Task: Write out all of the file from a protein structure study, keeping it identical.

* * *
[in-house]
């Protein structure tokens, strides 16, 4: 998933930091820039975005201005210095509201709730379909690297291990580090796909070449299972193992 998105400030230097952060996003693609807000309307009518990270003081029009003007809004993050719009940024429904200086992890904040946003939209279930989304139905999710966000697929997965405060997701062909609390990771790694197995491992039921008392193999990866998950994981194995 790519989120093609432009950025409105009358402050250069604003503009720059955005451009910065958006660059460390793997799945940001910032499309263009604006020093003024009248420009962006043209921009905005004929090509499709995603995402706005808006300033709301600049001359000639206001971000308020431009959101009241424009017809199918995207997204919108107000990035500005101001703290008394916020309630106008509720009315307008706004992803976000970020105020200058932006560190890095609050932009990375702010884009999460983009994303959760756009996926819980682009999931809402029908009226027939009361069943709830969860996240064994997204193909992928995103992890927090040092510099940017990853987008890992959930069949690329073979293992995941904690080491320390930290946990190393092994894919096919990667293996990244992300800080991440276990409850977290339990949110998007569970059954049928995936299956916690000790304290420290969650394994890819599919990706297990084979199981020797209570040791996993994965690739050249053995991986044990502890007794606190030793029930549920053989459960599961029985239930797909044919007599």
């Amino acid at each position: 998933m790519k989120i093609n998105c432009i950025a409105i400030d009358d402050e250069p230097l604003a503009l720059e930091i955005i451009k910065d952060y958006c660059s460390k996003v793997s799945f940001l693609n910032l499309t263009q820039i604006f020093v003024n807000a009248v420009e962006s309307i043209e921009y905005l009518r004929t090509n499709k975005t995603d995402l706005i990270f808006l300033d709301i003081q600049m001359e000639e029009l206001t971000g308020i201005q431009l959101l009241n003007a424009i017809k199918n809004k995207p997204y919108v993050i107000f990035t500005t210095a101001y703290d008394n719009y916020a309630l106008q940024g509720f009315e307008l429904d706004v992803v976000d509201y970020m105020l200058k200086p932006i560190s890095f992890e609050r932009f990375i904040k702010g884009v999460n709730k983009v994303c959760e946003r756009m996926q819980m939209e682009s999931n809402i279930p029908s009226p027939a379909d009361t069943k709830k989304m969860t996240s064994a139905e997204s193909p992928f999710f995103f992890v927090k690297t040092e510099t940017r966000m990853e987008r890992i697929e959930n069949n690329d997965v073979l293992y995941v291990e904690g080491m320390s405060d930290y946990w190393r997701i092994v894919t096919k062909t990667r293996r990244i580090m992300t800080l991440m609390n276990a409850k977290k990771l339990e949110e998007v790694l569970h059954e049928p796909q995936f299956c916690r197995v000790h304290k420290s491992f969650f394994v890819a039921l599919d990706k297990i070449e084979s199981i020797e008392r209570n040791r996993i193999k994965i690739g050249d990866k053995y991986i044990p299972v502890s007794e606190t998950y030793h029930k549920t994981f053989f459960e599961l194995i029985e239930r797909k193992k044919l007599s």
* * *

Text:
[in-house]
């Protein structure tokens, strides 16, 4: 998933930091820039975005201005210095509201709730379909690297291990580090796909070449299972193992 998105400030230097952060996003693609807000309307009518990270003081029009003007809004993050719009940024429904200086992890904040946003939209279930989304139905999710966000697929997965405060997701062909609390990771790694197995491992039921008392193999990866998950994981194995 790519989120093609432009950025409105009358402050250069604003503009720059955005451009910065958006660059460390793997799945940001910032499309263009604006020093003024009248420009962006043209921009905005004929090509499709995603995402706005808006300033709301600049001359000639206001971000308020431009959101009241424009017809199918995207997204919108107000990035500005101001703290008394916020309630106008509720009315307008706004992803976000970020105020200058932006560190890095609050932009990375702010884009999460983009994303959760756009996926819980682009999931809402029908009226027939009361069943709830969860996240064994997204193909992928995103992890927090040092510099940017990853987008890992959930069949690329073979293992995941904690080491320390930290946990190393092994894919096919990667293996990244992300800080991440276990409850977290339990949110998007569970059954049928995936299956916690000790304290420290969650394994890819599919990706297990084979199981020797209570040791996993994965690739050249053995991986044990502890007794606190030793029930549920053989459960599961029985239930797909044919007599």
């Amino acid at each position: 998933m790519k989120i093609n998105c432009i950025a409105i400030d009358d402050e250069p230097l604003a503009l720059e930091i955005i451009k910065d952060y958006c660059s460390k996003v793997s799945f940001l693609n910032l499309t263009q820039i604006f020093v003024n807000a009248v420009e962006s309307i043209e921009y905005l009518r004929t090509n499709k975005t995603d995402l706005i990270f808006l300033d709301i003081q600049m001359e000639e029009l206001t971000g308020i201005q431009l959101l009241n003007a424009i017809k199918n809004k995207p997204y919108v993050i107000f990035t500005t210095a101001y703290d008394n719009y916020a309630l106008q940024g509720f009315e307008l429904d706004v992803v976000d509201y970020m105020l200058k200086p932006i560190s890095f992890e609050r932009f990375i904040k702010g884009v999460n709730k983009v994303c959760e946003r756009m996926q819980m939209e682009s999931n809402i279930p029908s009226p027939a379909d009361t069943k709830k989304m969860t996240s064994a139905e997204s193909p992928f999710f995103f992890v927090k690297t040092e510099t940017r966000m990853e987008r890992i697929e959930n069949n690329d997965v073979l293992y995941v291990e904690g080491m320390s405060d930290y946990w190393r997701i092994v894919t096919k062909t990667r293996r990244i580090m992300t800080l991440m609390n276990a409850k977290k990771l339990e949110e998007v790694l569970h059954e049928p796909q995936f299956c916690r197995v000790h304290k420290s491992f969650f394994v890819a039921l599919d990706k297990i070449e084979s199981i020797e008392r209570n040791r996993i193999k994965i690739g050249d990866k053995y991986i044990p299972v502890s007794e606190t998950y030793h029930k549920t994981f053989f459960e599961l194995i029985e239930r797909k193992k044919l007599s």